Family learns to play by football's rules every fall | THE MOM STOP

Lydia Seabol Avant. [Staff file photo/The Tuscaloosa News]
Lydia Seabol Avant. [Staff file photo/The Tuscaloosa News]

Like any other Southern family living in a major college town, we have learned that football is a way of life when it comes to the fall. That's especially true if your family works and lives near campus, l.

Football dictates not only what we are doing on any particular weekend — going to a game, taking the kids to the Quad, watching a game on TV from home or even which  roads we take or which grocery store we go to — but it even dictated when we got married.

Like any good Southern girl who had her heart set on getting married during the fall (which I know, is sacrilegious in itself to some football fans), we based our 2006 wedding date on the football schedules of both my alma mater, the University of Alabama, and my husband’s alma mater, Georgia Southern University.

Depending on which side of the guest list you talk to, our friends still lament about how we got married during the LSU vs. Alabama (away) game AND the GSU v. App State game. Too bad there were no bye weeks that year.

MORE FROM THE MOM STOP: Ready or not, high school years are almost here

My husband grew up breathing Georgia Southern’s blue and white. He was in Georgia Southern's marching band in undergrad and graduate school and still to this day has a giant framed photo of GSU’s late head coach, Erk Russell, on the wall of his office. When Russell led Georgia Southern to three national NCAA I-AA titles in the 1980s, my husband was only a kid. But he was there. Although my husband never played football, Georgia Southern football is still one of his great loves in life.

Football for me is more of a social event. Perhaps it’s because I was sorority girl at Alabama during a time when UA had four head football coaches in four years. Or perhaps it’s because, despite going to countless games, I’ve never paid that much attention to the game itself. I love the sound of the Million Dollar Band playing, the food at tailgates on the Quad and dressing up on game days.

Our kids have grown up in Tuscaloosa and for most of their lives they've been within walking distance of Bryant-Denny Stadium. They attended their first games as babies strapped to my chest, they wore smocked Alabama outfits during football season and Big Al came to visit their on-campus preschool.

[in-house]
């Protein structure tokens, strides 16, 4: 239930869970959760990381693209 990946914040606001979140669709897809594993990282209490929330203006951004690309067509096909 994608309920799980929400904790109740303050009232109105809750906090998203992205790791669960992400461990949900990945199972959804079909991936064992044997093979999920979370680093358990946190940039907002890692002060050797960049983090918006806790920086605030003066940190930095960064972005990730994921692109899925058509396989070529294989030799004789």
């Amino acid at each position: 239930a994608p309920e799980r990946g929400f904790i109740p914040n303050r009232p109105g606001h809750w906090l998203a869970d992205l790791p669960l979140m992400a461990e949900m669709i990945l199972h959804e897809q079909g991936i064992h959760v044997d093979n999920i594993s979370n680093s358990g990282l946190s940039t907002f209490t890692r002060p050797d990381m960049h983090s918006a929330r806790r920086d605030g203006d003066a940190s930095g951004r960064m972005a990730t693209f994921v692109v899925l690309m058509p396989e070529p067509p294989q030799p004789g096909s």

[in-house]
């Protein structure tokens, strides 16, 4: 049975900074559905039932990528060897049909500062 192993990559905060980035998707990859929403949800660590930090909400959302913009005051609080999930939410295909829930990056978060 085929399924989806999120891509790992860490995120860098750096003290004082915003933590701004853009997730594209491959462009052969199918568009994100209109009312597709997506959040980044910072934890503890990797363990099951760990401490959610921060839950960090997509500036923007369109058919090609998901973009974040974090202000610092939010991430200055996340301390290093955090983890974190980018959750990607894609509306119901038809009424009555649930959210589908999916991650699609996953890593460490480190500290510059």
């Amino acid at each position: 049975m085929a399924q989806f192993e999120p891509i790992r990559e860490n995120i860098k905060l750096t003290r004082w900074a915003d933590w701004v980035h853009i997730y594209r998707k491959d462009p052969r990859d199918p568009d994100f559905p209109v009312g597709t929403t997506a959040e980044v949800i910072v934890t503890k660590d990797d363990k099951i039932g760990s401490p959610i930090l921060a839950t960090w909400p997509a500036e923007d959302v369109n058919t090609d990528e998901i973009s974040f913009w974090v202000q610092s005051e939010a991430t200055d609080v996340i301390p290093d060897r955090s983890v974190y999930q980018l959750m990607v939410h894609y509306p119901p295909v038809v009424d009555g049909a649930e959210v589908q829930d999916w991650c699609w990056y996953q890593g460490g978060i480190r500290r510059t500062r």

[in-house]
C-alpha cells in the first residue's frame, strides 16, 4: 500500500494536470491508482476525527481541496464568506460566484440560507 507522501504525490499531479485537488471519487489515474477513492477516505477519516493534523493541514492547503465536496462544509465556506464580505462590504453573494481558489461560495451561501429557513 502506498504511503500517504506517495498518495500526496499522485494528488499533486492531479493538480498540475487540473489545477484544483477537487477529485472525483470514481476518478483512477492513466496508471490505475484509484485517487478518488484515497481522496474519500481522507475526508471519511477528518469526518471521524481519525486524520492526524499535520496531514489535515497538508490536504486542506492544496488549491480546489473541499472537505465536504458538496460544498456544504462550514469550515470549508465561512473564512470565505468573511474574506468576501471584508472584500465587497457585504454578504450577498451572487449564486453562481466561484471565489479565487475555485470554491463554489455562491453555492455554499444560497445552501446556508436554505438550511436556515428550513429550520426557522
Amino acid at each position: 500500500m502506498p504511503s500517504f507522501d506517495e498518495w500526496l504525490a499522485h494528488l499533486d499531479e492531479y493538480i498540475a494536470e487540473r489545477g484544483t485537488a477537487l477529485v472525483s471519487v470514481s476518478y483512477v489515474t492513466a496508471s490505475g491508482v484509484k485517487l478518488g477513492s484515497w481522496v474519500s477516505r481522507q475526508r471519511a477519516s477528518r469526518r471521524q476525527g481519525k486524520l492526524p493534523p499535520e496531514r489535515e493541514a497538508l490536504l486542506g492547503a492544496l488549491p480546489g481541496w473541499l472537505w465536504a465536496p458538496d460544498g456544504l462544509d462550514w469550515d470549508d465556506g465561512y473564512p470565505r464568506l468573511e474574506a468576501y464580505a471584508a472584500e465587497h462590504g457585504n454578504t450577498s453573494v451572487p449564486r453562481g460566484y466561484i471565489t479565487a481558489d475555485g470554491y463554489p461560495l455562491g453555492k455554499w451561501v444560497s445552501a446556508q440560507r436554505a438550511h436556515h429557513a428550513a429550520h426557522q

You would think our three kids have inherited a love of football. But somehow we have failed. As a kindergartner, our son was invited to a luncheon where he got his photo taken with famed Alabama coach Nick Saban. Afterward, I asked my boy if he was excited to meet Saban. Only he had a simple reply. “Who’s that?” My sweet 5-year-old was just happy to get his photo taken, even if he had no idea who he was standing with.

And so I was a little shocked recently, when I was discussing fall sports with my son, who is now 11 years old. For the last few years, he’s played fall baseball, followed by basketball in the winter and baseball again in the spring. But this year, he had a new request — he wants to play tackle football.

As a mom, I had thoughts of broken collar bones or dislocated joints. I thought about brain injuries caused by repetitive blows in football. I asked my husband what he thought, and was surprised to find he didn’t have a strong opinion either way — he never played football on a team himself, since he played baseball.

And while our son loves baseball, he’s built for football. As a solidly-built kid who has always been above the curve in height, he’s likely to eventually soar over both my 6-foot, 2-inch husband and my 6-foot self. My son has never been the fastest runner, but he is big.

So I let our son decide. Last week, I signed him up for recreation league football. Who knows whether he’ll go on to play football in high school or college, or even beyond this single season. But considering he’s a Southern kid growing up in a college football town, having a little passion for the game seems natural. If anything, one day, maybe he’ll be able to explain the rules of the game to me.

Lydia Seabol Avant writes The Mom Stop for The Tuscaloosa News. Reach her at

This article originally appeared on The Tuscaloosa News: Family learns to play by football's rules every fall | THE MOM STOP